Although integrin-linked kinase (ILK) has been suggested to play a role in the tumorigenesis of a number of human epithelial carcinomas, little is known of its role in musculoskeletal sarcoma. The authors studied ILK expression by immunohistochemistry using osteosarcoma prechemotherapy specimens from 56 patients, and investigated the prognostic implications of the findings obtained. It was found that ILK overexpression was significantly correlated with the presence of distant metastasis (p = 0.008) and that it was an independent prognostic factor for both poor overall survival and poor event-free survival (p = 0.015 and 0.010, respectively). During a transfection experiment conducted by transfecting osteosarcoma cells with ILK siRNA, VEGF concentrations were measured using an ELISA kit, and then compared with those of untransfected controls to evaluate its angiogenic effects. In addition, apoptotic percentages were measured by Annexin-V flow cytometry, and invasive properties were evaluated by measuring the numbers of non-migrating cells in a Boyden chamber. It was found that ILK downregulation significantly decreased angiogenesis, increased apoptosis, and decreased invasiveness of osteosarcoma cells. These results show that ILK is a promising prognostic factor in osteosarcoma and a novel potential therapeutic target for the treatment of osteosarcoma.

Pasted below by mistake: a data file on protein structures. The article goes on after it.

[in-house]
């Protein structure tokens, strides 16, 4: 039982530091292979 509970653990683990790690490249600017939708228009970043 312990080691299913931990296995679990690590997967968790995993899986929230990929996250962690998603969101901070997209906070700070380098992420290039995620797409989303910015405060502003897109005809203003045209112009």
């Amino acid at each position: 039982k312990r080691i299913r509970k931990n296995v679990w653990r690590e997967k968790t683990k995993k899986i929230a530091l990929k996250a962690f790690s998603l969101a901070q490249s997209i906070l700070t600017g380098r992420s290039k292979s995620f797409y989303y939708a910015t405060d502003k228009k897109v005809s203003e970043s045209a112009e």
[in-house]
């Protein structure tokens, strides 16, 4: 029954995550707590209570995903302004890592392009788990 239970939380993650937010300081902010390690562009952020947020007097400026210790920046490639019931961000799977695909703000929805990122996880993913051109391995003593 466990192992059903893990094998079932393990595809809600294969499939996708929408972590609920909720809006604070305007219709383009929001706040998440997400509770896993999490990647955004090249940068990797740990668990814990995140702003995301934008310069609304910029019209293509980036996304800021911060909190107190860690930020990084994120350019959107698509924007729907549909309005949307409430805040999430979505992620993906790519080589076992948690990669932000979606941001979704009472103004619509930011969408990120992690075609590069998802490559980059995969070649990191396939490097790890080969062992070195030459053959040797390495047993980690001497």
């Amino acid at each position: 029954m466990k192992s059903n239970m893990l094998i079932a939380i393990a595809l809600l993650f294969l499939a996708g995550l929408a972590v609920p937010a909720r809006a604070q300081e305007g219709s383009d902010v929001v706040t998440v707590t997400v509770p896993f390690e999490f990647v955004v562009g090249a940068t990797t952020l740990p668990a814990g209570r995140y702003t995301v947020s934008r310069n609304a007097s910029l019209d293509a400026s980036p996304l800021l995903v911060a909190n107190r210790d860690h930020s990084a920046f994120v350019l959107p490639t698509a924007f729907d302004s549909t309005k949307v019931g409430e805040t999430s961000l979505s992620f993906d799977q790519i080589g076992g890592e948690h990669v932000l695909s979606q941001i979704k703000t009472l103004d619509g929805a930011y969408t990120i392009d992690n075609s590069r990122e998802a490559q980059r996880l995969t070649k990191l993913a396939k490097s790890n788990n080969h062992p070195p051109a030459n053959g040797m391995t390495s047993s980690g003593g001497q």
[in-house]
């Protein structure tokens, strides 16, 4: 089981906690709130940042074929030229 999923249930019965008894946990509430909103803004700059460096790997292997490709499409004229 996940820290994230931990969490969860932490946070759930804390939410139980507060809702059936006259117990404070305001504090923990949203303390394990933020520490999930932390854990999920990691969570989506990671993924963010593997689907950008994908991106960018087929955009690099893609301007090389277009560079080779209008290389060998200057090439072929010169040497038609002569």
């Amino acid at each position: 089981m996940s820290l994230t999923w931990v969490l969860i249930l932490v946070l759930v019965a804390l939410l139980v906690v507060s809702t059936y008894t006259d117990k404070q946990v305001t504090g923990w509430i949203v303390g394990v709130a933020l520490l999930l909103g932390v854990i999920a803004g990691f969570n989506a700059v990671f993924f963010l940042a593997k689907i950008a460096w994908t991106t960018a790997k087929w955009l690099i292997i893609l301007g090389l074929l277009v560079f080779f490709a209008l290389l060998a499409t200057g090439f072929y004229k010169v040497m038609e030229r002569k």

Keywords: angiogenesis; apoptosis; integrin-linked kinase; invasion; osteosarcoma.
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